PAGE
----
RAOUL PAL: Some of you may know that I publish not only the Global Macro Investor, which is my very expensive institutional research service, but also Macro Insiders. Macro Insiders is my retail macro advisory business that I do with Julian Brigden. Now, what's interesting is it's broken up into a number of parts. But one of the parts we do every month is we have a video of Julian and I discussing how we see the macro landscape.
Now ordinarily, I don't put these on the platform, because they're not the visual quality that you used to have for Real Vision. It's more about the discussion. But Julian and I had such a great discussion a couple of weeks ago that I thought you had to see. Because there's a real debate. He doesn't really agree with me, we both understand each other's points of view, and we can both change our minds. But Julian has a different perspective so it's super important to bring you that debate so you can really get an idea of where the risks lights of my view, or where the risks lights of Julian's view.
So, how are you?
JULIAN BRIGDEN: I am okay, mate. Look, it's not an easy market, I just had a call with a big patron client. And we're looking at a lot of things, we haven't pulled the trigger on them at the moment, very few trades even for the whatever we call the pros. But I can taste it. I think I can taste it. I think things are lining up. We pulled a few positions, there are some things that are working, gold is working really, really nicely. The gold miners that we recommended as well is working nicely. We got stopped out of some stuff. Now the question is, is it stop and reverse?
So, the ADXY, the short dollar against the Asian currencies, obviously got blown out after the China thing. But it wasn't awful. We're stopped out of our long Treasury trade. We haven't reversed it yet. Really. But it's quite tough, because you've got these super conflicting signals. The biggest thing that I've been talking to the institutional clients about is when I look at this thing, and to use that Sesame Street expression, one of these things is not like the other one of these things just does not belong.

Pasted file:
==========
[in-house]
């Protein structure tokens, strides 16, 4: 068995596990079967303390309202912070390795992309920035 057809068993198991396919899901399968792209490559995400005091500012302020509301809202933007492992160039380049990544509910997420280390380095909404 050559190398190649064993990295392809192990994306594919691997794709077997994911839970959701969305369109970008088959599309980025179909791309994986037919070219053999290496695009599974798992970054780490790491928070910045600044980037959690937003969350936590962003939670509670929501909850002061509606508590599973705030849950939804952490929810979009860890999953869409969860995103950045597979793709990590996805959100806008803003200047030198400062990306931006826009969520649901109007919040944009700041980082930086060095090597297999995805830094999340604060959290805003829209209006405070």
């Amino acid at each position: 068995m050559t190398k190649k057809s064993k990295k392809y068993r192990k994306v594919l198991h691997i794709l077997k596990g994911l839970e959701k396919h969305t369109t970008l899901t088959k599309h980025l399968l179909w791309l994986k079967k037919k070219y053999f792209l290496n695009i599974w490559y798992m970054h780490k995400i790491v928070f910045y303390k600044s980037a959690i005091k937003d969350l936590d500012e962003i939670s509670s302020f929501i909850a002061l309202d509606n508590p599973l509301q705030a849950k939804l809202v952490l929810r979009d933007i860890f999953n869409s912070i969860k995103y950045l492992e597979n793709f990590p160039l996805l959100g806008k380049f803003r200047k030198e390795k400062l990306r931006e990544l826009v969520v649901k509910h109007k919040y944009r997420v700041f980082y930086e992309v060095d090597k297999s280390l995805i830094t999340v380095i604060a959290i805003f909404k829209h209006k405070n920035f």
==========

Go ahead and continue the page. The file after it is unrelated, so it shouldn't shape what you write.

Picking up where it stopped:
When you look at the relative price action of the bull market, and you look at the relative price action of the equity market, it's not right. It's not right. Now, that doesn't tell you anything about direction, it could tell you where the equity market could fall, or the bond market could start to sell off and yields could start to rise. But I think it's very interesting that both of the markets are essentially betting on the same thing, Raoul. They're both betting on rate cuts.
If you start to look at the equity markets, clear, though, that they're betting that those rate cuts are going to be reflationary, they're going to work. If you look at the bond market, whether you look at the shape of the curve, whether that 2s, 10s or 10s, 2s, 30s, or whatever the hell you want to choose, or whether you look further in the weeds at the front end of the euro/dollar strip, and you look at some euro/dollar spreads, they're all telling you, yeah, the Fed's going to cut. But it ain't going to work. We're going into a recession.
I was looking at the spread between Deck 19 and Deck 20 euro/dollars there. This is all a bit overly complex for a number of people, but it's extremes that we saw ahead of 2000 recession, and 2006-2007. Now, that means the bond market ain't just betting on a slowdown, it's betting on a bloody big recession. And that's potentially valid. We can see things in the real economy, which look bloody dire. But the equity market isn't there. And the Fed just told you, at the last FOMC, that their overriding priority was extending the cycle.